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Evaluarea comparativa a sistemelor de impozitare in statele membre ale Uniunii Europene

Listed author(s):
  • Gheorghe Matei

    (Universitatea din Craiova)

  • Raluca Dracea

    (Universitatea din Craiova)

The new European System of Accounts (ESA95) has been an important step forward in getting harmonized definitions and accounting rules and more detailed national accounts for the European Union and its Member States. National Accounts provide time series for observing changes in the overall effective tax burden and a coherent framework for matching tax revenues with income flow data and economic aggregates. It is not possible to obtain a good picture of where in the economy the tax burden falls by looking solely at standard classifications of taxes. Therefore a broad classification into three economic functions (i.e. consumption, labour and capital) has been made. National accounts have been used to derive information on the corresponding aggregate bases that could potentially be taxed in the economy, in order to calculate implicit tax rates (ITRs) for consumption, labour and capital. ITRs measure the average effective tax burden on the different types of income or activity in the economy. They do not measure the final incidence of taxes that can be shifted from one activity to another via behavioural effects. It is also evident that these potential tax bases do not measure the actual tax bases as defined in the legislation. In practice it is sometimes not straightforward to link developments in the implicit tax rates to tax policy changes. For the moment a classification of taxes by economic function is only available for the old Member States of EU-15. Such classification leads inevitably to certain simplifications and rather hybrid categories. The exercise is currently complicated by the fact that the tax data are not always recorded in sufficient detail to identify individual taxes and allocate them to the corresponding categories. A key methodological problem for classifying tax revenue across the economic functions is that some taxes relate to multiple sources of economic income or activities. This holds notably for personal income tax (which is typically broadly based), and also for some other taxes (e.g. local business taxes or energy taxes). Estimates from national tax departments have been used to make the relevant allocations of taxes, whenever this was feasible.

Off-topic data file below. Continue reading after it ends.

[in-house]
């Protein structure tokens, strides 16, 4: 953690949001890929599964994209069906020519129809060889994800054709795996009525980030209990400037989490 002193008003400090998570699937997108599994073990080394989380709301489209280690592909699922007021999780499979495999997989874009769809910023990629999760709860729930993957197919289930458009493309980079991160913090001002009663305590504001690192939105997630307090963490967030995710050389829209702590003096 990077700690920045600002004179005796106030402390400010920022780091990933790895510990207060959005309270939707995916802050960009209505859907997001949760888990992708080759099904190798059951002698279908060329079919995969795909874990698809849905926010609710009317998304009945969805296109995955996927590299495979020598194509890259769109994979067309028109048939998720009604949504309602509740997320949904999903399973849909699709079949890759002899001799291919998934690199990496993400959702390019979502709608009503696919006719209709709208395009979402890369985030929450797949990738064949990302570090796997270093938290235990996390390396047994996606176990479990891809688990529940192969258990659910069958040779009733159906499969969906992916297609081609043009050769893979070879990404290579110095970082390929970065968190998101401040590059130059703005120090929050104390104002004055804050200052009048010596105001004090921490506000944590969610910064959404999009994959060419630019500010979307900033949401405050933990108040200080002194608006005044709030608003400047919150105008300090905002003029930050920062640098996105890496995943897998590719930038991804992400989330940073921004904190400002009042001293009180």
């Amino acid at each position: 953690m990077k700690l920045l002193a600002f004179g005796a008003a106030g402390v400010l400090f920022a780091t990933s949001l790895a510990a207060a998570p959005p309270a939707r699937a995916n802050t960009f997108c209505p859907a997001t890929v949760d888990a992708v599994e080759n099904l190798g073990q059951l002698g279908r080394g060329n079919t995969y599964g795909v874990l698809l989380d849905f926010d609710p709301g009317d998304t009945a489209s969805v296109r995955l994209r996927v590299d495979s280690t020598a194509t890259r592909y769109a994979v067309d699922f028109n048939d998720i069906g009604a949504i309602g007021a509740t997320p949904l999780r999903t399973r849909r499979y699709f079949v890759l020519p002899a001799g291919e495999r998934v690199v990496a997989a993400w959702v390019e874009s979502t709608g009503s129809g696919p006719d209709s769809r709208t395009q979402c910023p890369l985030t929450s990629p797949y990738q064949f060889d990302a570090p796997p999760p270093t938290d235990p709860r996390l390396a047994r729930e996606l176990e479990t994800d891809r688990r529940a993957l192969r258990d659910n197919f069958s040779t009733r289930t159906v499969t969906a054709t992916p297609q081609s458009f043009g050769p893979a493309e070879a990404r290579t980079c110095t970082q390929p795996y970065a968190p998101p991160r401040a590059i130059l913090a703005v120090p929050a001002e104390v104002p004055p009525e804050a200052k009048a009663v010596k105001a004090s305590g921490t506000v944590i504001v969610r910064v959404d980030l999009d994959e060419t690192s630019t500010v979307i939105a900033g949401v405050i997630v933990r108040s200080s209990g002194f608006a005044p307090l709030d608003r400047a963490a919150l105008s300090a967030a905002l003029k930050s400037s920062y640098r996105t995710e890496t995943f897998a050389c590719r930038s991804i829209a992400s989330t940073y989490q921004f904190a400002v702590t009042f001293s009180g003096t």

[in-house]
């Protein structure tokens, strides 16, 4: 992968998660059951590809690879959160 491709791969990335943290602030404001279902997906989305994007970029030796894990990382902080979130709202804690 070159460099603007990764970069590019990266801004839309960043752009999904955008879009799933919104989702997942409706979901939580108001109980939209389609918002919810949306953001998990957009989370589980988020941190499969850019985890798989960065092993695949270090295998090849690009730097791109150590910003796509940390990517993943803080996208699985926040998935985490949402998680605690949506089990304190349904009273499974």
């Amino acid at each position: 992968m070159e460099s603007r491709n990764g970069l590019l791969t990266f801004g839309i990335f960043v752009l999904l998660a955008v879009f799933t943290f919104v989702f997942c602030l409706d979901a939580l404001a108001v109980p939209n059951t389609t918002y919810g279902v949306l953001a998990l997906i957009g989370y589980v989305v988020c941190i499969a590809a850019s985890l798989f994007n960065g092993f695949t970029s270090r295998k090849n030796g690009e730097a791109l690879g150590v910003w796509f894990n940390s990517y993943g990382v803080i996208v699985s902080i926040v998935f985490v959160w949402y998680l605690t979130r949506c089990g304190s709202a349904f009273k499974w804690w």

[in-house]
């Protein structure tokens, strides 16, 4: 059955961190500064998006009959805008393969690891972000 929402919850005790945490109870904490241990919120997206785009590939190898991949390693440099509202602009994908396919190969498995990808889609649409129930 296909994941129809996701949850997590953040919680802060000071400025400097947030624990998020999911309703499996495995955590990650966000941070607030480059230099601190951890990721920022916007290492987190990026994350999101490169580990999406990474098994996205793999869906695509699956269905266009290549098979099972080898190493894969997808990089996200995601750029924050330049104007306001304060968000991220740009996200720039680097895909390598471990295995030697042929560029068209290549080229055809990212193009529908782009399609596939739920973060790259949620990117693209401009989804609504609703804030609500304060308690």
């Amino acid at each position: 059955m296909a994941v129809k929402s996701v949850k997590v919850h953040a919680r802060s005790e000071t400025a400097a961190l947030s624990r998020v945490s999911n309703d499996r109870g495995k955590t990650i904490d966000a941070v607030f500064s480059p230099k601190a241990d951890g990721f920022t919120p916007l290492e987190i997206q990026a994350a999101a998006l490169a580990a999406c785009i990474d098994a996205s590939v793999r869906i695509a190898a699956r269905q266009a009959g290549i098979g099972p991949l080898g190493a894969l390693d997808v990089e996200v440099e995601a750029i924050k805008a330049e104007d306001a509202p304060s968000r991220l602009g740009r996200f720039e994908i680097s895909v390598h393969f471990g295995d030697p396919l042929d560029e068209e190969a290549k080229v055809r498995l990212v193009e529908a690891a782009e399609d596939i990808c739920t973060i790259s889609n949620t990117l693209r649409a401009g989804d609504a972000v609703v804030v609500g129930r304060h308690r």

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Article provided by Asociatia Generala a Economistilor din Romania - AGER in its journal Theoretical and Applied Economics.

Volume (Year): 4(499)(supplement) (2006)
Issue (Month): 4(499)(supplement) (June)
Pages: 363-374

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Handle: RePEc:agr:journl:v:4(499)(supplement):y:2006:i:4(499)(supplement):p:363-374
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